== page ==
Table of Contents Author Guidelines Submit a Manuscript

A corrigendum for this article has been published. To view the corrigendum, please click here.

BioMed Research International
Volume 2015 (2015), Article ID 714230, 16 pages
Research Article

Effect of Short-Term Stimulation with Interleukin-1β and Differentiation Medium on Human Mesenchymal Stromal Cell Paracrine Activity in Coculture with Osteoblasts

1AO Research Institute Davos, 7270 Davos Platz, Switzerland
2Department of Oral and Maxillofacial Surgery/Clinical Navigation, Charité-Universitätsmedizin Berlin, Campus Virchow-Clinic, 13353 Berlin, Germany
3Department of Oral and Maxillofacial Surgery, Medical Center-University of Freiburg, 79106 Freiburg, Germany

Received 4 August 2015; Revised 10 November 2015; Accepted 26 November 2015

Academic Editor: Limei Qiu

Copyright © 2015 Jan O. Voss et al. This is an open access article distributed under the Creative Commons Attribution License, which permits unrestricted use, distribution, and reproduction in any medium, provided the original work is properly cited.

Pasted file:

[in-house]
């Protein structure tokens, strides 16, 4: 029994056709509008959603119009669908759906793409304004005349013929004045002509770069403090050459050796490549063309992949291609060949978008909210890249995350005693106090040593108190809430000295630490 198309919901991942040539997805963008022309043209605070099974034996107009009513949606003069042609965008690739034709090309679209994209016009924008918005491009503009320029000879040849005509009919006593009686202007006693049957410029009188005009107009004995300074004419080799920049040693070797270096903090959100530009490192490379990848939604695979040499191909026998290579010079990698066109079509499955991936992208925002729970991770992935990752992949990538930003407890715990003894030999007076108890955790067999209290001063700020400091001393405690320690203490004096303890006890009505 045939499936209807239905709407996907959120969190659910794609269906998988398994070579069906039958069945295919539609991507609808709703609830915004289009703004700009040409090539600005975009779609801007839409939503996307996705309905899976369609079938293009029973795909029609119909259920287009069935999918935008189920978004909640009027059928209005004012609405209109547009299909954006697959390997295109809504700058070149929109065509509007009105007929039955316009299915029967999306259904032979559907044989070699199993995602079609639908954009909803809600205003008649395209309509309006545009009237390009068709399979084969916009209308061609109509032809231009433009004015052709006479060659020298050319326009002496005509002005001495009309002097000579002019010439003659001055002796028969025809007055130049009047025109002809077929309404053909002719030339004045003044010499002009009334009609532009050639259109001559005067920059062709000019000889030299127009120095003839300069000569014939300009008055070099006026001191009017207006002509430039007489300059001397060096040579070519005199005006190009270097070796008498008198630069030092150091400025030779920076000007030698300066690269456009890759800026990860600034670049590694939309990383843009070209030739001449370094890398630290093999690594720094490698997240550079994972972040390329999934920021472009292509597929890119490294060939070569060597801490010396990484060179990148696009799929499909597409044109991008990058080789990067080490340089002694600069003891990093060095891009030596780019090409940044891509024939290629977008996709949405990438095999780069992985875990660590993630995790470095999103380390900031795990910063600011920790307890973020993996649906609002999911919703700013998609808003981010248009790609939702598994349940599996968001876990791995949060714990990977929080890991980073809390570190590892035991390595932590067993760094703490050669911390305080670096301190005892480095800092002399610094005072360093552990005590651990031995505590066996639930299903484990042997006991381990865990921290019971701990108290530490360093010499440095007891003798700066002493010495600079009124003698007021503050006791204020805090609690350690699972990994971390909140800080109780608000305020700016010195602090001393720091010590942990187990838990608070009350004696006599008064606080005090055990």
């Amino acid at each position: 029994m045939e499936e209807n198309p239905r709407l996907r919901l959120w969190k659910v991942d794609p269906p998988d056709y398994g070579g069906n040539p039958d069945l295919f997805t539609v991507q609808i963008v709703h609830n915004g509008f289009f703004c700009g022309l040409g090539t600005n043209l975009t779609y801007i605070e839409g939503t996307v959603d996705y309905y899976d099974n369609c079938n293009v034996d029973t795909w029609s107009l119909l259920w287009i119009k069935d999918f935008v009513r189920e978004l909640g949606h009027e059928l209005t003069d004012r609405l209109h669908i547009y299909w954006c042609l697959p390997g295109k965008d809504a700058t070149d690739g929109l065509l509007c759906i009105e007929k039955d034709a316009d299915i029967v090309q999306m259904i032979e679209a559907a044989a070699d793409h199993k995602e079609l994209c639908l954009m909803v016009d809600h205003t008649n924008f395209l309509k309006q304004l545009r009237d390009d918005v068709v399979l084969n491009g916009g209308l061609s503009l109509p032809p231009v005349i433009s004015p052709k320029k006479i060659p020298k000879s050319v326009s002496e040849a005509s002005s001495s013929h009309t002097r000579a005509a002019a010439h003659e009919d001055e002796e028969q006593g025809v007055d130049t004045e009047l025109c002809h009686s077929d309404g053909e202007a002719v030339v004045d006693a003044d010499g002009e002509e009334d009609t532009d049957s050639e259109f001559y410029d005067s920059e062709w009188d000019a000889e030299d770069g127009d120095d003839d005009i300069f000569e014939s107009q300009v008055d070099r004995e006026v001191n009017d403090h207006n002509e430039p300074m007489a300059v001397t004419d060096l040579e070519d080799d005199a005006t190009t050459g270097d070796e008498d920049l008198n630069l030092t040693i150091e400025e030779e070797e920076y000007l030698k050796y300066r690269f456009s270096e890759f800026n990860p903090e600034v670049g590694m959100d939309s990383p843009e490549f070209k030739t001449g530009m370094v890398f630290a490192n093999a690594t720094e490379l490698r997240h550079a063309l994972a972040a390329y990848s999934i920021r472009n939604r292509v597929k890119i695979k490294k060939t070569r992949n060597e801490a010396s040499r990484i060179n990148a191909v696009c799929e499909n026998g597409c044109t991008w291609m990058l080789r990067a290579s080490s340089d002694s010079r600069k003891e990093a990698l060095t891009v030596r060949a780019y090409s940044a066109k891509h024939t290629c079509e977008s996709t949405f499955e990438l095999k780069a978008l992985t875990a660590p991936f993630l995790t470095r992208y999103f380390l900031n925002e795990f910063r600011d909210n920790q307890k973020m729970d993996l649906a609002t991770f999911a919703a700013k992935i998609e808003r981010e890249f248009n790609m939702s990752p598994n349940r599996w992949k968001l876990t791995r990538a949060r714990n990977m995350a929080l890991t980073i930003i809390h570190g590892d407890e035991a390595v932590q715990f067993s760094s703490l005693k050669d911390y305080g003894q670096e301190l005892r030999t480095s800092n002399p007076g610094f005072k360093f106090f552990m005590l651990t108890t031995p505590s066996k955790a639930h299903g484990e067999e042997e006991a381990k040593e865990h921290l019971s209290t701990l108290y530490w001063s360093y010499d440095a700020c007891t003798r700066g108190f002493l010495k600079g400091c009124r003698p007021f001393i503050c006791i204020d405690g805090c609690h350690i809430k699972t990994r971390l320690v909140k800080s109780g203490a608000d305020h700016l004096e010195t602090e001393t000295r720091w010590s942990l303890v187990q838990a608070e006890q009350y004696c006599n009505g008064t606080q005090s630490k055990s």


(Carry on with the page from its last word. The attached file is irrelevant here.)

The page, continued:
Introduction. Human mesenchymal stromal cells (hMSCs) exhibit the potential to accelerate bone healing by enhanced osteogenic differentiation. Interleukin-1β is highly expressed during fracture healing and has been demonstrated to exert a significant impact on the differentiation behaviour of hMSCs. Here, we investigate the effect of 2-hour IL-1β stimulation on the differentiation and paracrine activity of hMSCs in coculture with osteosarcoma cells in vitro. Methods. hMSCs from 3 donors were incubated for 2 hours with 10 ng/mL IL-1β and subsequently cocultured with MG63-GFP cells either in control or in differentiation medium in a transwell system for 28 days. Genetic and functional effects were investigated. Results. hMSCs cultured in control medium exhibited a regulatory effect on cocultured MG63-GFP cells, resulting in upregulation of osteogenic gene expression in combination with increased ALP activity. However, while stimulated hMSCs cultured under differentiation conditions exhibit signs of osteogenic differentiation, osteogenic differentiation also caused an impaired regulatory effect on the cocultured MG63-GFP cells. Conclusion. Short stimulation of hMSCs has the potential to modify their long-term behaviour. In addition, undifferentiated hMSCs are able to regulate osteoblast differentiation; however, this regulatory function is lost upon osteogenic differentiation in vitro. This offers a novel approach for clinical cell therapy protocols.